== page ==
About 600 people who had been stranded by a mudslide that hit the Fairmont Hot Springs Resort in southeastern B.C. on Sunday are now able to leave the area, resort officials say.
The mudslide swept down a creek bed through the popular resort town north of Cranbrook at about 4:30 p.m. MT Sunday, as people scrambled to get out of the way.
On Monday morning, most roads in the area were reopened after the mudslide closed Highway 93/95 for several hours on Sunday, forcing the evacuation of large parts of the resort.
Road access to the RV park and campground was reopened about 2:30 p.m. MT Monday, spokesman Marke Dickson said in a release.
"Guests have been able to move freely to and from the RV park, Dickson said. "Parts of the resort are still closed, they are mostly focusing on cleanup now."
The cleanup is expected to be a mammoth job.
"The size and scope of the debris field is staggering," said Loree Duczek, emergency program information officer for the Regional District of East Kootenay Columbia Valley.
"Debris from further upstream created an earth dam, and when it let go late yesterday afternoon, the force sent trees and boulders through neighbourhoods, at one point sweeping vehicles and a large propane tank downstream."
Campers at the Fairmont Hot Springs Resort were stranded when the water and debris tore out the access bridge between the resort and the campground.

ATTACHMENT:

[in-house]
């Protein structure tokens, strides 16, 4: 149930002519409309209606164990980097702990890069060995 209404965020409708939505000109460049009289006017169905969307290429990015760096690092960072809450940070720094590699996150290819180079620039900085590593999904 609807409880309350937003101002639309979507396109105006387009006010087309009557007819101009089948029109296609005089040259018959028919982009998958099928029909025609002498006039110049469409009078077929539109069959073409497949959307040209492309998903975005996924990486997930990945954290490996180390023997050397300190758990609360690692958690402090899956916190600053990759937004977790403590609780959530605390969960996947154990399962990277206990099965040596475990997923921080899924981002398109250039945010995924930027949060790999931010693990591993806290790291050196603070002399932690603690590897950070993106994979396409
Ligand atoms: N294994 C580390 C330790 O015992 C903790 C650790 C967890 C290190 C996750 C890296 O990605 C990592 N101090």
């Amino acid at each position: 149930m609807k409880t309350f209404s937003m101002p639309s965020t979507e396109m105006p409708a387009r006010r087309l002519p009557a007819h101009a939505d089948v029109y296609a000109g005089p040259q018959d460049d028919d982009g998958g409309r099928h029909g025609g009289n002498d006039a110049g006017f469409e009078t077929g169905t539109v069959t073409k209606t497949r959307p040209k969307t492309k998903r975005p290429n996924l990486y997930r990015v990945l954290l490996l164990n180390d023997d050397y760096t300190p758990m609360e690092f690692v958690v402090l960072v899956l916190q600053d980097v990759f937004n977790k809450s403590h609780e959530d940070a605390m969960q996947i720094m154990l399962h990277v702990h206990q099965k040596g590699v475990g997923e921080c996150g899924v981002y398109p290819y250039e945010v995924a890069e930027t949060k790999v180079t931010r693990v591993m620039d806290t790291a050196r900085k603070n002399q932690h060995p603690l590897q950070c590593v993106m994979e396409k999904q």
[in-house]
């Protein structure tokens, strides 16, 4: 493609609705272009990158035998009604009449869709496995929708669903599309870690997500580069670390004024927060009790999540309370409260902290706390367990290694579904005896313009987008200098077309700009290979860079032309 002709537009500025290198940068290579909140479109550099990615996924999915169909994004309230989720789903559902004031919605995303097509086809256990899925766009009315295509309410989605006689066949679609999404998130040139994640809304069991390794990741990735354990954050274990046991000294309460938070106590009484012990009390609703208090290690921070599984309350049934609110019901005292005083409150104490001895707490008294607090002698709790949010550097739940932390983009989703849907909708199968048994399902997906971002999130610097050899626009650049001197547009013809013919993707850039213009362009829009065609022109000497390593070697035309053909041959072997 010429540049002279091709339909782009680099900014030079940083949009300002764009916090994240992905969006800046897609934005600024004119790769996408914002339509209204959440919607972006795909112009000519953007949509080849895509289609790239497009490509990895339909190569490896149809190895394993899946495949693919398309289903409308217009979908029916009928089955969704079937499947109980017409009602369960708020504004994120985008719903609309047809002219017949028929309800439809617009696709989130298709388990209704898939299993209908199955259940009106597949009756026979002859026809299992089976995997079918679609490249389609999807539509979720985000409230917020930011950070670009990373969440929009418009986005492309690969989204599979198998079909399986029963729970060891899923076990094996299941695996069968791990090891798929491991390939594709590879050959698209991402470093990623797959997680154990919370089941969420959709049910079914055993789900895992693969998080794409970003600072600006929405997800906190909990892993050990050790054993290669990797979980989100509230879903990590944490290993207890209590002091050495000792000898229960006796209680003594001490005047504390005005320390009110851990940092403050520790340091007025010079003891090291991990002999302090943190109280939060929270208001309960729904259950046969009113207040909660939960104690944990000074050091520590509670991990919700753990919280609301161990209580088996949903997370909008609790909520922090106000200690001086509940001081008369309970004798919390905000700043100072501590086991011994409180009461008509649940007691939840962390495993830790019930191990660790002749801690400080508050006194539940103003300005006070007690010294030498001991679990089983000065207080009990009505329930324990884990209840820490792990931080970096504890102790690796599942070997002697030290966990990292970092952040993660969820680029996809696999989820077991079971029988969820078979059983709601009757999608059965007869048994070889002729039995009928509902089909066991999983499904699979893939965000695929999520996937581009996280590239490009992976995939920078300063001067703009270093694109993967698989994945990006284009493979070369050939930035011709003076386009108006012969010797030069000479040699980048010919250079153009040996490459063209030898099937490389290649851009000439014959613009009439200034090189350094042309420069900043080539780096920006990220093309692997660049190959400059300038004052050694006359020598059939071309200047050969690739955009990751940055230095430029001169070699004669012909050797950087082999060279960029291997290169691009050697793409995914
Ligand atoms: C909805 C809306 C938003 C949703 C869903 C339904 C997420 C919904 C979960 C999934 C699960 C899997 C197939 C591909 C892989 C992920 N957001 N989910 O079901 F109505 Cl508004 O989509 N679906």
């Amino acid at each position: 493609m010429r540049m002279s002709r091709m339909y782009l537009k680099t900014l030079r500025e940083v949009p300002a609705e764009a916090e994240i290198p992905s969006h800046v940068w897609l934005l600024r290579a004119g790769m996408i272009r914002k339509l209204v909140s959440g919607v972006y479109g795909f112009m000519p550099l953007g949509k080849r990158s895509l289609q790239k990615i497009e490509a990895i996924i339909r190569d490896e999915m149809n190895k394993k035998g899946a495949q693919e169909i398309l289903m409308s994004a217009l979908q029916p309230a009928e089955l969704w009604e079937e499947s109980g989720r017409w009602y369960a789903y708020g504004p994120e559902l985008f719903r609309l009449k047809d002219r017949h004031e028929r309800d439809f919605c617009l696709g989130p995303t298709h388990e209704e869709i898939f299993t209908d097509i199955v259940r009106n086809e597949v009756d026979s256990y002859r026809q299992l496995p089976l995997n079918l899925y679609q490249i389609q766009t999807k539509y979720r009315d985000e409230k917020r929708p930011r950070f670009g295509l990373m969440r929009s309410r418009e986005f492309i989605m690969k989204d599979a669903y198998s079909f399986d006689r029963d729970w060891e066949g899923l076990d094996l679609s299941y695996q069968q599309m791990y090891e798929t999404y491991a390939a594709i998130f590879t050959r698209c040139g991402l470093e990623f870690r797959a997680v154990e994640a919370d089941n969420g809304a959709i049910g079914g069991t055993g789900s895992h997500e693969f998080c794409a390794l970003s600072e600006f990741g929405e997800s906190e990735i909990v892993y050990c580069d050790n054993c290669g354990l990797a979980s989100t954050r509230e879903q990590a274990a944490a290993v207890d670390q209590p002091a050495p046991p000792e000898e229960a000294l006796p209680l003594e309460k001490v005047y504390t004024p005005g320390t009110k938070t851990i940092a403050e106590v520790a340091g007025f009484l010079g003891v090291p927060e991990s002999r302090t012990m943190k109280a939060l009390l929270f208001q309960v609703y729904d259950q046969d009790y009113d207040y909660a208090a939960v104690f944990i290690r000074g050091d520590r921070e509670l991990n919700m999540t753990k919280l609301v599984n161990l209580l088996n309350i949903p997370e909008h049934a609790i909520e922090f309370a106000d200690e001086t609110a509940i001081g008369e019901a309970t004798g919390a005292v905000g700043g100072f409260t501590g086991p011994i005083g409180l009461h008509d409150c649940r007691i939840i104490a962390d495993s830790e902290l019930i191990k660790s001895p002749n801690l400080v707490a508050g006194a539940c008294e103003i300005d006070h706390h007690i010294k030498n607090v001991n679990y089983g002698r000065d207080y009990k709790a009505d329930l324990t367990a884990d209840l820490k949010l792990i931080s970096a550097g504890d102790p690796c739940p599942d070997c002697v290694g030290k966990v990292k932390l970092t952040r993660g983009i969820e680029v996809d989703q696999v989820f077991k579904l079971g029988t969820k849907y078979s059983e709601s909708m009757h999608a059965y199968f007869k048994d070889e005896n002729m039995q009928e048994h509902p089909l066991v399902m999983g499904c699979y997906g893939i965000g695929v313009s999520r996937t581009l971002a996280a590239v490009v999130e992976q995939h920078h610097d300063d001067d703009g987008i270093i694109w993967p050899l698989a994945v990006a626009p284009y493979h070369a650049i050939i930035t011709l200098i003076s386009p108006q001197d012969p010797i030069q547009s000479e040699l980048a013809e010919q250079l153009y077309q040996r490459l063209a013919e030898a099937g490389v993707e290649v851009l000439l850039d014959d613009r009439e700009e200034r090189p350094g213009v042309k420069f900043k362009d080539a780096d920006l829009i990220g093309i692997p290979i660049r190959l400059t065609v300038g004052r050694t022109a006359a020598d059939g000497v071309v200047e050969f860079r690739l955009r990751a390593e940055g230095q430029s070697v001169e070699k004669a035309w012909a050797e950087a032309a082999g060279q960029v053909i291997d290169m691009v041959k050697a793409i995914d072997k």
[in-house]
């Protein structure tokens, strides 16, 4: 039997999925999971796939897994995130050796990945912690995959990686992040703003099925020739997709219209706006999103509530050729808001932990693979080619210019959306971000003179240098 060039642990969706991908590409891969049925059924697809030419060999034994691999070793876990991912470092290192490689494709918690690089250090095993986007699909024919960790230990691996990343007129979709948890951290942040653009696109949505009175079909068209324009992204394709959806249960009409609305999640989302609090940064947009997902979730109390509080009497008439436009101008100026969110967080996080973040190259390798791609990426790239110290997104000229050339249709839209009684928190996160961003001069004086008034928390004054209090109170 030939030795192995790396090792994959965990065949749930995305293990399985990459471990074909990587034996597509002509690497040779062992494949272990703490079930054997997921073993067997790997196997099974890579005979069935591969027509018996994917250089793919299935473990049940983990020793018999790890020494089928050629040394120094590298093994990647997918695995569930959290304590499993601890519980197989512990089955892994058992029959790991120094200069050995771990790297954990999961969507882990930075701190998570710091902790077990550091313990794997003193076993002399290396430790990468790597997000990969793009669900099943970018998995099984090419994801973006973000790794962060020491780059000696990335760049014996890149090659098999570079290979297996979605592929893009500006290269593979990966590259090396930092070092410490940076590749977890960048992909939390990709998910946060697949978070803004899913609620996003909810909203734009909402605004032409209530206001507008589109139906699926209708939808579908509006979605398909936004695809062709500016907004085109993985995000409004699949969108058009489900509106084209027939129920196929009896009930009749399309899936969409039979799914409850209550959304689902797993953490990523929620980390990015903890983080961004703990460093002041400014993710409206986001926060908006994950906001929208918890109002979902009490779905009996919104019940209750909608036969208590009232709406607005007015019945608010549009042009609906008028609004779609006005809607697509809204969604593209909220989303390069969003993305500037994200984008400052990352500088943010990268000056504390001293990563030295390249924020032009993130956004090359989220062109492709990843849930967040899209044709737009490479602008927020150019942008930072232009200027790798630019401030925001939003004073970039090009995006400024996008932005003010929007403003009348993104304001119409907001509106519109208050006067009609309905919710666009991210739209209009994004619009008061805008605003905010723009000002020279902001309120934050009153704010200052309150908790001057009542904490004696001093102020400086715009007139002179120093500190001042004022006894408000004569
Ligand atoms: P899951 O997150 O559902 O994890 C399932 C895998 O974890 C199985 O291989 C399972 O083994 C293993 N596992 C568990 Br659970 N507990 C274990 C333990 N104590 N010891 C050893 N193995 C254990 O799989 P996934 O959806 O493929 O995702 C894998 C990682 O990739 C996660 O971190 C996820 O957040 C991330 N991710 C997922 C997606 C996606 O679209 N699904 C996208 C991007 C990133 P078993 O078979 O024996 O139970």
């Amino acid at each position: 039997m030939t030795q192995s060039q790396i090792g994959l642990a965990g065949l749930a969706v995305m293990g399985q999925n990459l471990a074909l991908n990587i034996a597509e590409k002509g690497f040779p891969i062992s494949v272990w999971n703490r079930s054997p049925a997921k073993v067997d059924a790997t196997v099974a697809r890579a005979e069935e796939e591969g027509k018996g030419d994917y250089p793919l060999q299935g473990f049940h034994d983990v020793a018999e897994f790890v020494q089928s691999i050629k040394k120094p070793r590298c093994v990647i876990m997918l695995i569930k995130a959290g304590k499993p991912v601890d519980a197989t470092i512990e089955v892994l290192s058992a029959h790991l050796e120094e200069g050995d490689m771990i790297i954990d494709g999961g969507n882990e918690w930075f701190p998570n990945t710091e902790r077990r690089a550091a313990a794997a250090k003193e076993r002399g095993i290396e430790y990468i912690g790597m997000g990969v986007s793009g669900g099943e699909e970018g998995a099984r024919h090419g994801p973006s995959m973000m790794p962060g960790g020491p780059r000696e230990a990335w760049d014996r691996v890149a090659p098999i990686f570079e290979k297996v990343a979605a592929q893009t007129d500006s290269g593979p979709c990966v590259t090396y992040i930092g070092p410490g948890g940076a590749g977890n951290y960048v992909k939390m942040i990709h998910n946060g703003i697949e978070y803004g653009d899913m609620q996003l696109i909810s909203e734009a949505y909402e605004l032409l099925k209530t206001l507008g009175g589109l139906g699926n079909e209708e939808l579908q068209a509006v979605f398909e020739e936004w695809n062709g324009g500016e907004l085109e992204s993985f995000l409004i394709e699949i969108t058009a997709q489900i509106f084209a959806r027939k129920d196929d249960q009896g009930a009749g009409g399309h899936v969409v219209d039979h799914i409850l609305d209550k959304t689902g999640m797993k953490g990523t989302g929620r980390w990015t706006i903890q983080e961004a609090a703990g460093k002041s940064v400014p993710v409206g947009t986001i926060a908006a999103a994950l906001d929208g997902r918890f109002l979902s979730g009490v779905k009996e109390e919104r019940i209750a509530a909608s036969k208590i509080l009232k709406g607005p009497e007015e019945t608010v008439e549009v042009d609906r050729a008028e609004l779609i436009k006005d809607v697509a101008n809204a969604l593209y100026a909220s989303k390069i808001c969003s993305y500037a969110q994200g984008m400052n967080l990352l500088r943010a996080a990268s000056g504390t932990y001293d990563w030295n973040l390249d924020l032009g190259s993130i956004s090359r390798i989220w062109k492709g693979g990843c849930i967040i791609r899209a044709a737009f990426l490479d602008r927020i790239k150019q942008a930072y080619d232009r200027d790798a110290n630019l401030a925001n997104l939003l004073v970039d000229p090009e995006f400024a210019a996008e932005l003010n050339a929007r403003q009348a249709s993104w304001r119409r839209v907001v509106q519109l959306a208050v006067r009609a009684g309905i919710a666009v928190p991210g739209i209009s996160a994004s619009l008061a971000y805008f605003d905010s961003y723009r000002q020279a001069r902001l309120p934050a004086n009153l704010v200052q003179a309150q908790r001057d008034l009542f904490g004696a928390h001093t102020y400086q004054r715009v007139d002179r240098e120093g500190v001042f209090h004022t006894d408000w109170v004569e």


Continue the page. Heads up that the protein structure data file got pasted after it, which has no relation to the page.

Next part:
"Some family members were separated on opposite sides of the creek, and the resort staff jumped in to try to make sure campers who were unable to return to their campsites were looked after," said Duczek.
Dickson said workers were able to lay in a huge culvert pipe and cover it with dirt, temporarily replacing the washed-out bridge.
Camper Adel Tabsh had said he was prepared for an extended stay.
"We have food, so if it lasts only for a couple of days, we'll be OK," said Tabsh.
Lifeguard raised alarm
People scrambled to get out of the way as the surge of mud and water swept down from high on the mountainside moments after a lifeguard working at the town's hot spring pools noticed the water was getting murky and sounded the alarm, according to Wendy Booth, a director with the East Kootenay Regional District.
"He started to see a bit of brown coming into the pool, into the hot springs pools and so he went up to the intake and saw trees and stuff coming down so he ran back and called 911 and cleared the pools and then the whole thing came down," said Booth.
The torrent of water, mud, boulders, logs and at least one car hit the Fairmont Mountainside Vacation Villas resort and its golf course, and forced the evacuation of four homes.
Search and rescue manager Ian Cunnings said about 100 people were displaced, but so far there have been no reports of major injuries or people missing.
"There have been subjects rescued by the fire department as well as by [search and rescue] resources using rope and helicopter," said Cunnings.
Officials were to get a better look at the damage as water receded on Monday morning, but say it does not appear that any structures have been destroyed, although the damage is extensive.
Witness Doug Clovechok watched the mudslide rush past one resort and toward another down the road.
"There's millions of dollars of damage done here to the resort and it's beyond belief," said Clovechok.
Crews are also working to clear the creek of major debris in the hope of preventing more flooding, but there is more rain in the forecast over the next three days, making for unstable conditions.
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